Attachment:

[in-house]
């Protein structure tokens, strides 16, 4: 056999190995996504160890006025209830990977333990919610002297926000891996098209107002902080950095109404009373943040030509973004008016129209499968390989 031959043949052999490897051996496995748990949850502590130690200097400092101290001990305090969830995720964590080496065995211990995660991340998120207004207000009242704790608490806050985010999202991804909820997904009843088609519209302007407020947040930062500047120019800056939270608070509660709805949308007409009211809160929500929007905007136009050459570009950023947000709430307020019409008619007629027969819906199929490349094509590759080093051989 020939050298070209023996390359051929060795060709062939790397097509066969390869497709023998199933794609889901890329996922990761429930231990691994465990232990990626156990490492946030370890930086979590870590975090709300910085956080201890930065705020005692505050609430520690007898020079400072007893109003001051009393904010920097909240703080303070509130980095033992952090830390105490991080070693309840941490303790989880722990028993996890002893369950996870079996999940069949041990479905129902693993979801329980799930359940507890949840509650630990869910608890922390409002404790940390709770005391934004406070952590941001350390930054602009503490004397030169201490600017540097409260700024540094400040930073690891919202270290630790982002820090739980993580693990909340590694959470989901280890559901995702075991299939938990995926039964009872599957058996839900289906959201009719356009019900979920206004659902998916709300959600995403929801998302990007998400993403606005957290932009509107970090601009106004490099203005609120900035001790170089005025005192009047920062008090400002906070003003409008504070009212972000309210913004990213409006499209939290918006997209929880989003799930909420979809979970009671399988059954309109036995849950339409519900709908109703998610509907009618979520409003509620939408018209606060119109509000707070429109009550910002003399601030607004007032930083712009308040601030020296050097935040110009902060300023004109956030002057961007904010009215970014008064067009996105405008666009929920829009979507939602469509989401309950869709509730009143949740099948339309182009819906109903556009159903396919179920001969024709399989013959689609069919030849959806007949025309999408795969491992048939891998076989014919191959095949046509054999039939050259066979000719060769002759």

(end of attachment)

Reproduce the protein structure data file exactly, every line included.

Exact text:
[in-house]
């Protein structure tokens, strides 16, 4: 056999190995996504160890006025209830990977333990919610002297926000891996098209107002902080950095109404009373943040030509973004008016129209499968390989 031959043949052999490897051996496995748990949850502590130690200097400092101290001990305090969830995720964590080496065995211990995660991340998120207004207000009242704790608490806050985010999202991804909820997904009843088609519209302007407020947040930062500047120019800056939270608070509660709805949308007409009211809160929500929007905007136009050459570009950023947000709430307020019409008619007629027969819906199929490349094509590759080093051989 020939050298070209023996390359051929060795060709062939790397097509066969390869497709023998199933794609889901890329996922990761429930231990691994465990232990990626156990490492946030370890930086979590870590975090709300910085956080201890930065705020005692505050609430520690007898020079400072007893109003001051009393904010920097909240703080303070509130980095033992952090830390105490991080070693309840941490303790989880722990028993996890002893369950996870079996999940069949041990479905129902693993979801329980799930359940507890949840509650630990869910608890922390409002404790940390709770005391934004406070952590941001350390930054602009503490004397030169201490600017540097409260700024540094400040930073690891919202270290630790982002820090739980993580693990909340590694959470989901280890559901995702075991299939938990995926039964009872599957058996839900289906959201009719356009019900979920206004659902998916709300959600995403929801998302990007998400993403606005957290932009509107970090601009106004490099203005609120900035001790170089005025005192009047920062008090400002906070003003409008504070009212972000309210913004990213409006499209939290918006997209929880989003799930909420979809979970009671399988059954309109036995849950339409519900709908109703998610509907009618979520409003509620939408018209606060119109509000707070429109009550910002003399601030607004007032930083712009308040601030020296050097935040110009902060300023004109956030002057961007904010009215970014008064067009996105405008666009929920829009979507939602469509989401309950869709509730009143949740099948339309182009819906109903556009159903396919179920001969024709399989013959689609069919030849959806007949025309999408795969491992048939891998076989014919191959095949046509054999039939050259066979000719060769002759």